Rotundo, Matthew - Criminal Lawyer

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[edit] Job Title (Matthew Rotundo)

Criminal Lawyer

[edit] General Overview

Criminal Lawyers are lawyers who work within the criminal justice system. There are two types of criminal lawyers which are prosecutors and defense attorneys [1]. Prosecutors are those who seek to convict individuals, companies, or organizations that are charged with different crimes and defense attorneys are those who defend those who are charged with such crimes [1].

[edit] Job duties and responsibilities

The job duties and responsibilities of a criminal lawyer are strenuous and include but are not limited to the following:

  • Representing or prosecuting individuals, companies, or organizations in the court of law [2]
  • Gathering and presenting evidence to either prosecute or defend individuals, companies, or organizations [2]
  • Speaking with judges, select jurors, and cross examining as well as questioning witnesses in trial [2]
  • Understanding and interpreting the laws and rights that fall under the constitution, Criminal Code of Canada, and the legal powers within the court system [2]
  • Preparing concrete cases, legal briefs and file appeals when necessary in the court of law [2]
  • Understanding the outcomes of similar resulting in the proper analysis of the probable outcome [2]
  • Evaluating findings that help the case in question and developing concrete arguments when preparing for trial [2]

[edit] Typical Workday

The usual hours of work of a criminal lawyer usually are at least 40 hours a week where the days start early in the morning and often run until midafternoon depending on the workload and day [3]. Overtime hours are often expected in this occupation primarily because of the amount of preparation needed for court. This preparation is required most every single day [3].

As previously stated the work setting of a criminal lawyer is primarily the court room but also spending extensive time in their office doing paper work and preparations for trial [3]. When not in the court room or doing administrative work criminal lawyers are often meeting with their clients, witnesses, or the judges [3].

The types of clients are dependent on the type of criminal lawyer [1]. If the criminal lawyer is a defense attorney then their clients can range from individuals, companies or organizations whom are being accused of a crime [1]. If the criminal lawyer is a prosecutor there usually is no client and they are often working for the government to prosecute those being accused of the crime at hand [1].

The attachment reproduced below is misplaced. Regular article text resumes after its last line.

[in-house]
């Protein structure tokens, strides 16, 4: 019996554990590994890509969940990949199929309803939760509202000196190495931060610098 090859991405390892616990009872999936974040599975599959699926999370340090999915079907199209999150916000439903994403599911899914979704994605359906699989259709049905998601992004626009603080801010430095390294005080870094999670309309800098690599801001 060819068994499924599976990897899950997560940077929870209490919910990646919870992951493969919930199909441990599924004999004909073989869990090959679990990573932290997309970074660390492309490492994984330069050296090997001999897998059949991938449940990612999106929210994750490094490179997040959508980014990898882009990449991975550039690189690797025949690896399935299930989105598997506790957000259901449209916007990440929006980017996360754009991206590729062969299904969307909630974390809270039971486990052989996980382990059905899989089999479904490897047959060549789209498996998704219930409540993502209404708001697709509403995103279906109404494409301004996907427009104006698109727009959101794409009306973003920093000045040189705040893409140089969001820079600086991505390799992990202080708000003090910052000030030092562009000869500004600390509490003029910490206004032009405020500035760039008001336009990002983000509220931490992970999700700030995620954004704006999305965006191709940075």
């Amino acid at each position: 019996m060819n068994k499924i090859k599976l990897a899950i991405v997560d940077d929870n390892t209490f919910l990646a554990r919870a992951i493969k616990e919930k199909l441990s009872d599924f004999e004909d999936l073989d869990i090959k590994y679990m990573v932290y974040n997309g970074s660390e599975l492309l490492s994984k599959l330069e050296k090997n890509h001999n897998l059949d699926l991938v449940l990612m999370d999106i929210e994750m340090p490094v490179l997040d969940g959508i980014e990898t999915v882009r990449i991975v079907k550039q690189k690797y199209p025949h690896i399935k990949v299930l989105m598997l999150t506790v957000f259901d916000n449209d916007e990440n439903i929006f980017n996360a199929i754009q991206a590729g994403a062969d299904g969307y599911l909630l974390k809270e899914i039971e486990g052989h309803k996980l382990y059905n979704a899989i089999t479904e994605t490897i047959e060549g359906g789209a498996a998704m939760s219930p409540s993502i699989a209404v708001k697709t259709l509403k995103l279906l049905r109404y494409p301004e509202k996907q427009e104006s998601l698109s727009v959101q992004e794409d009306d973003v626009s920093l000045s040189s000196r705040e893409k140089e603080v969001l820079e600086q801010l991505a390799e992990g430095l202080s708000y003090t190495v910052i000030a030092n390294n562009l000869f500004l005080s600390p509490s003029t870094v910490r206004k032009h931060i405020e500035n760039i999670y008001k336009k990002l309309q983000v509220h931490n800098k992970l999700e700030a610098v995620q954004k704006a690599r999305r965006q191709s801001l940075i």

Criminal lawyers often work alone but the colleagues they have are usually within the office and company they work for [1]. Lawyers usually use computer related technology (e.g. scanners, fax machines, laptops, etc.) [2]. The only technology that a criminal lawyer would find useful would be those that fall under search software as they often have to do a lot of research on specific individuals or specific crimes when preparing for trial or witness interviews [2].

[edit] Educational requirements and other qualifications

Educational requirements to become a lawyer are as follows:

  • Must hold a Juris Doctorate which is obtained from graduating law school [1]
  • To get into law schools in Canada, one must have completed an undergraduate degree or have three or more years of university experience [4]
  • One must also write the law school admission test (LSAT) to be considered for law school [5].

Other qualifications to become a criminal lawyer are as followed:

  • To practice Criminal Law as a lawyer in Canada one must write the Barrister examination and to be eligible for this examination the above educational requirements must be met [6]